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Strikers take battle over cuts to streets

The chanting, flare-throwing, hotdog-eating carnival that is a French workers' protest returned to the streets of major cities yesterday, as the public sector turned out in force to protest against low pay and job cuts.

In Paris, where up to 50,000 people filed through the streets during a six-hour protest, there was a strong sense of deja vu and hopeful excitement that the movement which so nearly toppled the government last year, might yet succeed. There were high turnouts, too, in Strasbourg, Marseille and Toulouse, the cities that experienced the most unrest last winter.

If the public-sector unions claimed a victory with this show of support for their first concerted protest of the season, however, government ministers also claimed success. Although the numbers of demonstrators rivalled the biggest rallies of last autumn, the proportion of public-sector workers on strike was said to be lower than on 10 October 1995, the first big strike day of last year.

First government estimates were that 32 per cent of civil servants were on strike yesterday, not including post and telecommunications workers. International and domestic flights were badly affected; as were the railways, with barely one in three services running, even though SNCF said that only 35 per cent of workers were on strike. The first Eurostar train of the day between Paris and London was also prevented from leaving in a symbolic gesture that was not repeated during the day.

On the other hand, local transport in Paris, which was completely halted during last year's strikes, continued to operate, with underground trains and buses operating between 50 and 80 per cent of services. Many schools were closed, however, as between 40 and 65 per cent of teachers stayed away.

The encouragement that both sides could draw from yesterday's first major stand-off of 1996 - the unions' continuing ability to mobilise large numbers of people, and the limited effect of the strikes - left the balance of power no clearer. What is clear is that the emphasis haspassed from heavy industry to service workers.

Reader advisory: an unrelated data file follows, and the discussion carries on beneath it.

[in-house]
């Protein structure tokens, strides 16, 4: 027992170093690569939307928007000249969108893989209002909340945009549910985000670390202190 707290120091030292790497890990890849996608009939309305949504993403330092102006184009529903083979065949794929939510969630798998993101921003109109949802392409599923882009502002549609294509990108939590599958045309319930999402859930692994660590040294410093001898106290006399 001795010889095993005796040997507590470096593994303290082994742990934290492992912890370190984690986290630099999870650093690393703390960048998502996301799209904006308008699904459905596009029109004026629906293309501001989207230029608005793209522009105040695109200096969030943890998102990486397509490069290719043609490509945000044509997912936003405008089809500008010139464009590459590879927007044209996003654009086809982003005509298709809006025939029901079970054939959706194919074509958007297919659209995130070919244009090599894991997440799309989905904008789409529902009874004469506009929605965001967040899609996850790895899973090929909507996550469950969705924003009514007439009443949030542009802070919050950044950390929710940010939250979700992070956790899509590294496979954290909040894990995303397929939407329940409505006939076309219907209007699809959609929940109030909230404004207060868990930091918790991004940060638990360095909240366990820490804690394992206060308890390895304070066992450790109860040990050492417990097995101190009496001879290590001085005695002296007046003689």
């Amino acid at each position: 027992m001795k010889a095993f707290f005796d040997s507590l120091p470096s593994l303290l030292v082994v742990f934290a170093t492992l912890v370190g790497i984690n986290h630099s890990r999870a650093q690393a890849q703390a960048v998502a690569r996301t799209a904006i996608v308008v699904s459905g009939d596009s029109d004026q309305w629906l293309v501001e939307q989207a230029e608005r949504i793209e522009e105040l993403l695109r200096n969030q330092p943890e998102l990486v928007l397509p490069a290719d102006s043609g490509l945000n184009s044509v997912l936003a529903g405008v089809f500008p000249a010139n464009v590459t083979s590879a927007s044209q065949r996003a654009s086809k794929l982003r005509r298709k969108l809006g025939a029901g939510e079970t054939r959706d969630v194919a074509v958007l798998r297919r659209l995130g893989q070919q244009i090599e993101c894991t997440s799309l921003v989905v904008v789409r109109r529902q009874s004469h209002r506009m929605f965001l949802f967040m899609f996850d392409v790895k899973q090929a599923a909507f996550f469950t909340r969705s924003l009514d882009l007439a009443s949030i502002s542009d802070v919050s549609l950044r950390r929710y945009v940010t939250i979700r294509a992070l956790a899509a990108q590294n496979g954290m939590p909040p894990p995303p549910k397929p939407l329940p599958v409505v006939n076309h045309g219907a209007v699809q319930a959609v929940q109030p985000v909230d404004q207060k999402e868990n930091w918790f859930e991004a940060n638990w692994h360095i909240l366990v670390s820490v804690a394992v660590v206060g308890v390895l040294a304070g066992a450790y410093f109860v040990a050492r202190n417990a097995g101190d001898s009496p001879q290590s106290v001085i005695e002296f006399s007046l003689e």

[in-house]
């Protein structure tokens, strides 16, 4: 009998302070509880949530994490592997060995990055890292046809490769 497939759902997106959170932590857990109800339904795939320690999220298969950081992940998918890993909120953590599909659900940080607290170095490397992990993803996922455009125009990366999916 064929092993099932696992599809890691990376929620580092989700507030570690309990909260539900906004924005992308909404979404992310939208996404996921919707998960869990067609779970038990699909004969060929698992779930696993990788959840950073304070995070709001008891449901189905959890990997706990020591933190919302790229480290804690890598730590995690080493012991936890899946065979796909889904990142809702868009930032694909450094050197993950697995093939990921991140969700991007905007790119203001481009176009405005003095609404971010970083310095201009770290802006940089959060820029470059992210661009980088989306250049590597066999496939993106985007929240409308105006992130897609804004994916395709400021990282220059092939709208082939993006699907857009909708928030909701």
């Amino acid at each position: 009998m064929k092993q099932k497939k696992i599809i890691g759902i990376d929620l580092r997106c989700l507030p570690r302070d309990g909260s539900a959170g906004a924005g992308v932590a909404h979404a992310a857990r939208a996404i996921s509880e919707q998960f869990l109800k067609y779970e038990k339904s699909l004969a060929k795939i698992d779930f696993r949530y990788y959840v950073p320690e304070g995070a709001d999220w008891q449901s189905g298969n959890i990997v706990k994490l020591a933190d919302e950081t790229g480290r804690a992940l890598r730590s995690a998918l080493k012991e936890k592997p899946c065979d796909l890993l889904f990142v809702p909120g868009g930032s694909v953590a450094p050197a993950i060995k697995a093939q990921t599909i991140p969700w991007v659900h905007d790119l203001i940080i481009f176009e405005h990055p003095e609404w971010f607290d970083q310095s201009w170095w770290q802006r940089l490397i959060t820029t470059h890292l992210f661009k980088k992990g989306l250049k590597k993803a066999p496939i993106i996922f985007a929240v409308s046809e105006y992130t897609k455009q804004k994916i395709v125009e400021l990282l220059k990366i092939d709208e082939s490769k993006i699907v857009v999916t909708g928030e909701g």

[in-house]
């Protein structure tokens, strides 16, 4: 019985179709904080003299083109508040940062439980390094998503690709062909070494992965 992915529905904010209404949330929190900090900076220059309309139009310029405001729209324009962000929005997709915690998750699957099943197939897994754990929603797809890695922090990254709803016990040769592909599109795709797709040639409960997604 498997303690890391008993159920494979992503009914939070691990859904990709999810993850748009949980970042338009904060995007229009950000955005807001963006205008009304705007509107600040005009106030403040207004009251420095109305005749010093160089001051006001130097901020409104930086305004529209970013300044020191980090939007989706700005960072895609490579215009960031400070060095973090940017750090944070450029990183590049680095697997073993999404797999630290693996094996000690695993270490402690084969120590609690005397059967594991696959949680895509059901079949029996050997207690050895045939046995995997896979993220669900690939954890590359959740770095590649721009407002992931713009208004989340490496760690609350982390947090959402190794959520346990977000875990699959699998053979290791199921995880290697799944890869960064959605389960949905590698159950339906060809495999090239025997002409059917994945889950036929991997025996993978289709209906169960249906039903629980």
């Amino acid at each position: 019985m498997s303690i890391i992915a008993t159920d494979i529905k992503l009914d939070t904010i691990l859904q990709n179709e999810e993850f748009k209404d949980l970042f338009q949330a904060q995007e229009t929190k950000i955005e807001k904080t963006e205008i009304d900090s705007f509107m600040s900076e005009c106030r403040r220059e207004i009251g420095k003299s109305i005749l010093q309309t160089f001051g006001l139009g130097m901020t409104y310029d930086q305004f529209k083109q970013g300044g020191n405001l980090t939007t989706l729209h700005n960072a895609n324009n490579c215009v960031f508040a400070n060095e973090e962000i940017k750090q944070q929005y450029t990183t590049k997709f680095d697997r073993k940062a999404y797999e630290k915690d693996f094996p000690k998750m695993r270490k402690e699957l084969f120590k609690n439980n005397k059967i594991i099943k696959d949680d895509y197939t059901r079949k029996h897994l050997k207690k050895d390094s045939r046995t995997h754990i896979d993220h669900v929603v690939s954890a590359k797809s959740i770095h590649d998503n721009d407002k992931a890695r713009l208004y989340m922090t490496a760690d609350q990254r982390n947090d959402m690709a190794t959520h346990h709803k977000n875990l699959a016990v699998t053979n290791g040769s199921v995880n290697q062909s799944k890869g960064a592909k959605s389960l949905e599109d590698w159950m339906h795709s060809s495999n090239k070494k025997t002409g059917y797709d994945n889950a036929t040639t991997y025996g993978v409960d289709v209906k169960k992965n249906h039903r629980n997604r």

The demands, too, have changed. The government will be relieved that blanket calls for the Prime Minister's welfare-reform plan to be scrapped are now muted. Opposition to hospital closures, low pay, teacher-shortages, and, above all, "job insecurity", is uppermost. While specific demands serve to divide the separate groups, the deep overall dissatisfaction that exists leaves the government with the problem of divining what, if anything, will bring peace.

The government may also find it more difficult to find an interlocutor this year. The splits between the big three unions have deepened. The pro-Communist CGT union, led by Louis Viannet, is back in the ascendant, after its limelight was stolen last year by Marc Blondel of the Force Ouvriere. Mr Blondel, a fiery orator and trained barrister, was arguably a more dangerous enemy for the government than Mr Viannet.

But it is Nicole Notat, the moderate leader of the biggest union, the CFDT, who has emerged as the favoured interlocutor of the government and employers. For this very reason, though, she was booed and jostled when she joined other union leaders at yesterday's Paris march. This hostility from union activists could mean that any deal negotiated by Ms Notat would simply be ignored.